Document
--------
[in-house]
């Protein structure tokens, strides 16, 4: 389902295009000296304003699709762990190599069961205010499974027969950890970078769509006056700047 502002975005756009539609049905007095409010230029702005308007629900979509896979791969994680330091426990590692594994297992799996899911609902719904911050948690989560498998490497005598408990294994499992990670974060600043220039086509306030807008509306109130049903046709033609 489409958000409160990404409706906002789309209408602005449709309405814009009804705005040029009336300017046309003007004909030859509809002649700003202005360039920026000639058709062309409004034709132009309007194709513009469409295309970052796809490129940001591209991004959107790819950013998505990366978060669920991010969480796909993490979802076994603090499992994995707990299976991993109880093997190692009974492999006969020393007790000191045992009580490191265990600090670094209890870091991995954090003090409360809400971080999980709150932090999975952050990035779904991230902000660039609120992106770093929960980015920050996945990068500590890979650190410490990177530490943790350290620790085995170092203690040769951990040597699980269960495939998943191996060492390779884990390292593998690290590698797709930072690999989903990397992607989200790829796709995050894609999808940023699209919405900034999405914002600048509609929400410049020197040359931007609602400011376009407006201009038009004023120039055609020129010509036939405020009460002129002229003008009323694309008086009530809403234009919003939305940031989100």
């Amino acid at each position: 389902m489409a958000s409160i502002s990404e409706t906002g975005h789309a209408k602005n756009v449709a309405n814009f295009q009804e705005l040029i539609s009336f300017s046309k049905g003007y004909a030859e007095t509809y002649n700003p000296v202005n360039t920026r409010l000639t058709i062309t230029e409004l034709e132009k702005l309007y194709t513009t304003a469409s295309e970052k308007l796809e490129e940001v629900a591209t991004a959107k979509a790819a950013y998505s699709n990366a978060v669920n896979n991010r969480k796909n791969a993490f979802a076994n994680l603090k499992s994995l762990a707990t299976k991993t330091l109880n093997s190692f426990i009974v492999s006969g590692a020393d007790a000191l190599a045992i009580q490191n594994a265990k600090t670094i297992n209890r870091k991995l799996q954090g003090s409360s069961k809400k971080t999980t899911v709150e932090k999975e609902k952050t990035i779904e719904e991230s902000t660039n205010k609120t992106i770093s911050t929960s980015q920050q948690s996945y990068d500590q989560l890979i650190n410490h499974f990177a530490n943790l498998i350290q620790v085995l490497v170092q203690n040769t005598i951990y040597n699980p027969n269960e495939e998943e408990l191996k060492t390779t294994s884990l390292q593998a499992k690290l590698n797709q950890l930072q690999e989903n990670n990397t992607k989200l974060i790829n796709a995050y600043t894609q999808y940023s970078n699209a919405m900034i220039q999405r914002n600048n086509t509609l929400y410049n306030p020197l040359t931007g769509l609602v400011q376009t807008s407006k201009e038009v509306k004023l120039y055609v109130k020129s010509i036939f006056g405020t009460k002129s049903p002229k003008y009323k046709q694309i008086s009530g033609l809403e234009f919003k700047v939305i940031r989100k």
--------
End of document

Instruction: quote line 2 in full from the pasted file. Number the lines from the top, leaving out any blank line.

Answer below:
């Protein structure tokens, strides 16, 4: 389902295009000296304003699709762990190599069961205010499974027969950890970078769509006056700047 502002975005756009539609049905007095409010230029702005308007629900979509896979791969994680330091426990590692594994297992799996899911609902719904911050948690989560498998490497005598408990294994499992990670974060600043220039086509306030807008509306109130049903046709033609 489409958000409160990404409706906002789309209408602005449709309405814009009804705005040029009336300017046309003007004909030859509809002649700003202005360039920026000639058709062309409004034709132009309007194709513009469409295309970052796809490129940001591209991004959107790819950013998505990366978060669920991010969480796909993490979802076994603090499992994995707990299976991993109880093997190692009974492999006969020393007790000191045992009580490191265990600090670094209890870091991995954090003090409360809400971080999980709150932090999975952050990035779904991230902000660039609120992106770093929960980015920050996945990068500590890979650190410490990177530490943790350290620790085995170092203690040769951990040597699980269960495939998943191996060492390779884990390292593998690290590698797709930072690999989903990397992607989200790829796709995050894609999808940023699209919405900034999405914002600048509609929400410049020197040359931007609602400011376009407006201009038009004023120039055609020129010509036939405020009460002129002229003008009323694309008086009530809403234009919003939305940031989100």